The Green New Deal seeks to radically transform American life in the pursuit of protecting the environment while promising to cost taxpayers a considerable amount of money, but Sen. Elizabeth Warren (D-Mass.) says it doesn't go "far enough."
At a CNN town hall event on Thursday night, an audience member asked Warren whether or not she agreed with a ban on the export of U.S. oil as part of her environmental platform.
Warren said that she had not "thought about it in terms of that specific part" but "what I want to do is see us get off an oil economy, and not only for ourselves, but for the rest of the world; I want to see us move entirely to green."
She went on to say, "I not only support a Green New Deal — I don't think it goes far enough — I also have a blue new deal because we've got to be thinking about our oceans as well that we need to protect."
Introduced by Rep. Alexandria Ocasio-Cortez (D-N.Y.) and Sen. Ed Markey (D-Mass.) last February, the "Green New Deal" was a radical policy proposal meant to save the environment through massive changes to the American economy, infrastructure, and transportation methods.
In addition to its proposal to "upgrade or replace every building in U.S. for state-of-the-art energy efficiency," the resolution also drew criticism and mockery for an initial supporting document that said, "We set a goal to get to net-zero, rather than zero emissions, in 10 years because we aren't sure that we'll be able to fully get rid of farting cows and airplanes that fast."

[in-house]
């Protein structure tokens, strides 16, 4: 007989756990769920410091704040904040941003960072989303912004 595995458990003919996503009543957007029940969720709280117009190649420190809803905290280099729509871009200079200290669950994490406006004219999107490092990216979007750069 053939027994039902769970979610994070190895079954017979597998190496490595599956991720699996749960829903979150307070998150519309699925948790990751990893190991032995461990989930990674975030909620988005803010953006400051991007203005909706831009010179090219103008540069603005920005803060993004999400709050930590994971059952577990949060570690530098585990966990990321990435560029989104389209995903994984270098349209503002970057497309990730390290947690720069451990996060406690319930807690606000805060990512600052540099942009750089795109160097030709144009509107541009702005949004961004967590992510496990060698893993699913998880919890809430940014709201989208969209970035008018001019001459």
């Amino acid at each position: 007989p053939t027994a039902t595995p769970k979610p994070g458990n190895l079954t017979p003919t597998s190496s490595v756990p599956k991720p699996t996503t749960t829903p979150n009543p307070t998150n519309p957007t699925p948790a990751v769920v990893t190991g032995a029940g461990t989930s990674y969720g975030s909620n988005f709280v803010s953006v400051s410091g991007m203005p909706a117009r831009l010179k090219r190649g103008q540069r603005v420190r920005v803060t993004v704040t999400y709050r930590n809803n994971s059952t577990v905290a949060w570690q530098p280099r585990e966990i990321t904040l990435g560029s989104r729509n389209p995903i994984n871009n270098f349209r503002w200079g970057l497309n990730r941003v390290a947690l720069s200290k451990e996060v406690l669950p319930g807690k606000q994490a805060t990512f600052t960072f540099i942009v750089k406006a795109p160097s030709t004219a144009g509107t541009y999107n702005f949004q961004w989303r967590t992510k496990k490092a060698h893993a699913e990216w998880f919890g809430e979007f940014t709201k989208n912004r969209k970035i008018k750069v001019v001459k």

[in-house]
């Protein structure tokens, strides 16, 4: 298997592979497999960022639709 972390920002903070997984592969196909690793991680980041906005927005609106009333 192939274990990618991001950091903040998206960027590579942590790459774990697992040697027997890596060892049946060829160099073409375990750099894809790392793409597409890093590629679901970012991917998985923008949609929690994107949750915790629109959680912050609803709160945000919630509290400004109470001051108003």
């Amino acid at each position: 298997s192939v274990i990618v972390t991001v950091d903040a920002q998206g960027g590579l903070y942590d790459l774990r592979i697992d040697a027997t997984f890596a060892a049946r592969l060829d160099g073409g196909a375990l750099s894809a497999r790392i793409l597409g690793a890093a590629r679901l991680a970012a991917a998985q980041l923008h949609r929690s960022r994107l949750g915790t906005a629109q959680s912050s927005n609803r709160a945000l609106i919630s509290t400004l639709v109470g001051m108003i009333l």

And it goes without saying that such radical, sweeping changes would be expensive by any measure. While Ocasio-Cortez has said that the plan would cost at least $10 trillion, a study done by the American Action Forum has put the possible total price tag as high as $93 trillion. Additionally, a study published by the Competitive Enterprise Institute in June found that households in five model states could see costs increase by over $70,000 in the first year of such a plan's implementation.
But to go further, Warren rolled out her "Blue New Deal" in December which deals with environmental issues affecting the ocean. Among its several proposals, the plan calls for an end to offshore drilling, investments in offshore wind farms, and new regulations for the fishing industry.
But despite her stated goal of protecting the environment, Warren's climate change credentials came into question earlier this month when video appeared to show her trying to hide behind a staffer after disembarking from a private plane.